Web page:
Even though this may look like a spontaneous picture, it was indeed born in my head as a mental image, months prior. The year before I had taken a trip to China where I’d started drawing my inspiration for night shots: the neon lights reflecting on the water or shining in an alley were so appealing. I wanted to catch a glimpse of that magic, but I wondered how. I shot a couple of pictures during that trip but I wasn’t satisfied with them.
I realized I had to first work on my mental image. While drawing inspiration from Japanese painter Koitsu’s work and researching night shots, a picture started to form in my mind. I envisioned a vertical shot, like much of Koitsu’s work. It had to be colorful with neon signs and paper lanterns and I knew I wanted a sense of movement in my photo.
As I was walking down an alley in Nagasaki, I saw the opportunity to bring all this to life. It had just lightly rained, and I realized the wet signs would show even brighter if I used the flash directly below them. The sun had just set, meaning that even signs at the very end of the picture could still show, an advantage for reaching a sense of depth. I knelt down and tilted my head a bit to give the picture a sense of movement. I waited until people walked off a little further, and I finally clicked the shutter. My mental image was finally alive!
Let’s discuss some practical examples: Suppose I am taking a picture while it is getting darker. If my intent is to take a portrait of the person in front of me, I want the person to be clear and in focus. I do not care as much if the surroundings are over exposed, blurred or unrecognizable. If I am using an SLR film camera, I might widen the lens aperture and increase the shutter speed so that the person is recognizable and in focus, while their surroundings fade into the background.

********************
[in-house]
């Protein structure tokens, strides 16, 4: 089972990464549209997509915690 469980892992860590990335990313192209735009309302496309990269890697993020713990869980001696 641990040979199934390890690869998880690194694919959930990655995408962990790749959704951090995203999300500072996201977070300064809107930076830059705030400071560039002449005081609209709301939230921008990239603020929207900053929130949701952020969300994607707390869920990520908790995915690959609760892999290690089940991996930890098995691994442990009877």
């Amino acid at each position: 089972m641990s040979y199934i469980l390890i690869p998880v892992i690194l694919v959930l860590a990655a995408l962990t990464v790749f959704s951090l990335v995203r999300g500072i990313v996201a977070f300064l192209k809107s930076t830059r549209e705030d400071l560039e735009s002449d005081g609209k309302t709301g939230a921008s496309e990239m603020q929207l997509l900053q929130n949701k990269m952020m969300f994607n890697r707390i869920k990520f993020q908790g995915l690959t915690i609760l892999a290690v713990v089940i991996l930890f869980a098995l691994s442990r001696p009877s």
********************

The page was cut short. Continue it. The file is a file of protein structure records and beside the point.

Or, suppose I am taking a photo of a neighborhood street at night. When it is dark, objects and people on the street may be indistinct. Perhaps that is what I want. If not, I might need to take my photo late in the day but before it is actually dark, to show more of what I want in the image. If my intention is to document the scene’s details and the ongoing actions that are unfolding , then I will make choices that show those actions. I might decide that I am okay with some parts of the photo looking slightly darker and less distinct than others. I might decide that seeing any one person’s face clearly and in focus is less important. In that case, I would adjust the camera settings such that more of the street scene is in focus in the frame, and the individual details are blurred.
Thus, each photovoice photo your participants take involves making compromises and setting priorities in order to meet their goal or intention for the image. By first forming a mental image of the photo they want to take, they will be able to make better decisions .
Next, we need to think about the medium itself – our choice of camera. The choice of camera for photovoice involves instructing participants on its use. The choice is also crucial to achieving great images. In my photovoice projects I have often provided participants with disposable cameras, which have both technical advantages and limitations. In part 2, I will review the use of disposable cameras with photovoice and the ways their use can prompt us to rethink image making.
Erica Belli is an educator and photographer based in Italy. She studied at the Italian Institute of Photography and is currently attending the Faculty of Psychology of the G.Marconi University. She facilitates photovoice projects in Northern Italy and focuses on photo-creative approaches to therapy.
An earlier PhotovoiceWorldwide blog post by Stephanie Lloyd (Options for Photovoice Photo Taking), introduced us to different camera options, their pros and cons, and a brief overview of their use in photovoice projects.